Even though it used security measures that exceeded industry recommendations, Neiman Marcus said it was not until six months after a malware had harvested payment card information from its customers that the high-end United States retail giant was able to detect the attack.
There are about 1.1 million unique payment cards used at all Neiman Marcus Group stores that could have been exposed to the attack. However, so far 2,400 cards have been fraudulently used after the attack, according to a letter by Michael Kingston, CIO of Neiman Marcus, to Sen. Richard Blumenthal, a Democrat from Connecticut who is demanding more details from the store and Target Corp. on how they have responded to recent data breaches in their businesses.
The Target breach is believed to have exposed some 40 million debit and credit card accounts.
Kingston said that their investigation indicates that a “scraping malware” had been harvesting customer payment card data from July 16, 2013 to October 30, 2013.
However, it was only on January 1st this year that Neiman Marcus learned that it had been attacked.
“As a result of the investigation we initiated, using two of the leading computer forensic investigative firms, we learned for the first time on January 1 2014 (preliminarily), and more concretely on January two and the days following, that sophisticated, self-concealing malware that can ‘scrape’ (fraudulently obtain) payment card information (‘the scraping malware) had been inserted into our system,” he wrote. “”We later learned that this malware had been inserted in our system as early as July 2013.”
The retailer’s first inkling that some wrong was going on was on December 13th, 2014 when its merchant processor reported that Visa has identified an unknown number of fraudulent purchases with cards that had been used at some stores. More reports of similar activities were sent by Visa and MasterCard in the following week. By December 20th, Neiman Marcus hired a forensics firm begin investigation and also alerted the federal law enforcement agency on December 23rd.
On January 2nd, the investigative firm told Neiman Marcus that the malware appeared to have the ability to covertly obtain credit card numbers. Neiman Marcus reported this to its merchant processors Visa, MasterCard and Discover the next day.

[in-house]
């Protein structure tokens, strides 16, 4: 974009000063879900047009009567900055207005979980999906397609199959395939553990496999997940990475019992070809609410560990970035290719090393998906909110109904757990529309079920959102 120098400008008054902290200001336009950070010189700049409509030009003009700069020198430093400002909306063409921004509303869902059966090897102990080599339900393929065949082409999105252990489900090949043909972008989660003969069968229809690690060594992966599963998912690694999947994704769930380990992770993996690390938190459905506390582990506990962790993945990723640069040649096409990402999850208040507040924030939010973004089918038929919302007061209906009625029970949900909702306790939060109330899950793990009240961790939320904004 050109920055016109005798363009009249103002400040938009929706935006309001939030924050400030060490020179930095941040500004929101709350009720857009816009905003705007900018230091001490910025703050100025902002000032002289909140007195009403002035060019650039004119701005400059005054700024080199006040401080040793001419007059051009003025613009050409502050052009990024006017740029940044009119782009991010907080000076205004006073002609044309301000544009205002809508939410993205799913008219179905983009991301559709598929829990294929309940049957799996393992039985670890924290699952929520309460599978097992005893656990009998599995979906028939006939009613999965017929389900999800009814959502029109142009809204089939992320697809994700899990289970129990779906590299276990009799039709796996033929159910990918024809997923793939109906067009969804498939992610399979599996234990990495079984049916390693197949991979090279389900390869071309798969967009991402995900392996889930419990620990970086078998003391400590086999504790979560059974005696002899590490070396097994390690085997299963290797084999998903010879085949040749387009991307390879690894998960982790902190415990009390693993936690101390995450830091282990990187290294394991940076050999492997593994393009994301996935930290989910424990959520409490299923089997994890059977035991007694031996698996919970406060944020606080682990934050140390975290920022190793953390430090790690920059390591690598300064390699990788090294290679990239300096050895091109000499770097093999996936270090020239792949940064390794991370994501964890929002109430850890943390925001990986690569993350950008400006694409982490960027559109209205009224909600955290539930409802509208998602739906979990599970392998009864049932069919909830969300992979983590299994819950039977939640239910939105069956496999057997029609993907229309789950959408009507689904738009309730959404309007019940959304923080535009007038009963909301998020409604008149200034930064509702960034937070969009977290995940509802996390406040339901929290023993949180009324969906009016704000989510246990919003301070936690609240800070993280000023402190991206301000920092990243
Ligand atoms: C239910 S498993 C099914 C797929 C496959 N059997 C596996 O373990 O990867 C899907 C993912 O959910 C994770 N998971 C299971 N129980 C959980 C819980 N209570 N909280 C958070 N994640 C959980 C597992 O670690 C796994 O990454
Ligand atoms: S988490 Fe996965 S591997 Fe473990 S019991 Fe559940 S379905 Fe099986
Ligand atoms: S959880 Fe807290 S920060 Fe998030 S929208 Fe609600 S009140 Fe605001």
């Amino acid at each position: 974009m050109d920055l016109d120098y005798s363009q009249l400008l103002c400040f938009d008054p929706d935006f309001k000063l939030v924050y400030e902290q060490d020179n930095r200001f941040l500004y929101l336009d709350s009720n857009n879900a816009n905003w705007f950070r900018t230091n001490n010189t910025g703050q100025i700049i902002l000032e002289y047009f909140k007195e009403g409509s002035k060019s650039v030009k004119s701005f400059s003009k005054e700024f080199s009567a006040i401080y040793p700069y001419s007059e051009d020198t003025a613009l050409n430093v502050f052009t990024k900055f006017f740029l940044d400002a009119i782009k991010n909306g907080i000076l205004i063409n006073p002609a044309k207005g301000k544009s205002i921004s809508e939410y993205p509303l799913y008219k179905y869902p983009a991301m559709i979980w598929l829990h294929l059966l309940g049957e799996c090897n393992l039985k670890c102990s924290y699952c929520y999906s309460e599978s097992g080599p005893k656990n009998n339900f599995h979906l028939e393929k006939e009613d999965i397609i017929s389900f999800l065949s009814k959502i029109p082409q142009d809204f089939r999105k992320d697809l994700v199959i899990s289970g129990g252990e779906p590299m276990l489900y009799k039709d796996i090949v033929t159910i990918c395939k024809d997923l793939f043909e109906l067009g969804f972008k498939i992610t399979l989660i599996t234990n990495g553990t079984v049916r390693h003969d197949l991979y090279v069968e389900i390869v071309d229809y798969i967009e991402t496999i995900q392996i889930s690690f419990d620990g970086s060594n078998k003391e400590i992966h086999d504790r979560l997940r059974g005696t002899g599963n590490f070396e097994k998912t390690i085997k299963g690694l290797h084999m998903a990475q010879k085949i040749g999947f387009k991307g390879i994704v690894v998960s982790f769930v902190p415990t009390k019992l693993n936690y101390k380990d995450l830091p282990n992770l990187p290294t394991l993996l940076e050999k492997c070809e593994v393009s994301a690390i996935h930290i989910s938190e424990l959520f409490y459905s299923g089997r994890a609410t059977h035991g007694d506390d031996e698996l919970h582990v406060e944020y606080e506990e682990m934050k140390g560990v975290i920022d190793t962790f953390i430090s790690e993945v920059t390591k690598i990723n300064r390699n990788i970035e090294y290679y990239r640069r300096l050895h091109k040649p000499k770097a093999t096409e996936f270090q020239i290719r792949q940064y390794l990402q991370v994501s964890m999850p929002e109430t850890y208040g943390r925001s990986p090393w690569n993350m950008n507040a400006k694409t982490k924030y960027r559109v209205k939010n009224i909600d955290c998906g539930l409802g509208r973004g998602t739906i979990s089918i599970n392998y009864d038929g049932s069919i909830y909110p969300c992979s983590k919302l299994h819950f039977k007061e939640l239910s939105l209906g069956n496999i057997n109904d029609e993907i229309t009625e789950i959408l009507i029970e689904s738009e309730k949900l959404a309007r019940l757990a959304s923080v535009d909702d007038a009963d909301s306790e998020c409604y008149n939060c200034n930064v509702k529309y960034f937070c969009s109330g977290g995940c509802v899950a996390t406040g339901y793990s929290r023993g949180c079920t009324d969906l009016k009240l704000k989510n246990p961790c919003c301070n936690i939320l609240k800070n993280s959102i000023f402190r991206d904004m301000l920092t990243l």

Kingston said the store’s system exceeds Payment Card Industry Data Security Standard (PCI-DSS) requirements. However, PCI-DSS does not require encryption of network traffic within a retailer.
Data cards used at Neiman Marcus pass through a point-of-sale device’s memory. Data is transmitted through an encrypted tunnel to a central point in the network, said Kingston.
The malware was able to defeat this system.
“The scraping malware was complex and its output encrypted,” Kingston said. “Over the next several days, the investigative firm worked to decrypt the output file by first reversing the malware to determine the encryption algorithm and then creating a script that employed the attacker’s algorithm to the encrypted data in order to decrypt it.”
On January 10th the store sent emails to the approximately 2,400 account holders affected and issued a statement stating that Neiman Marcus had suffered a “data security incident.”
On January 16, the company CEO Karen Katz issued a public letter on its Web site explaining that I had been a victim of an attack and told customers it would provide free credit card monitoring and identity theft insurance for one year to anyone who used any payment card to conduct business with the store during the past year.
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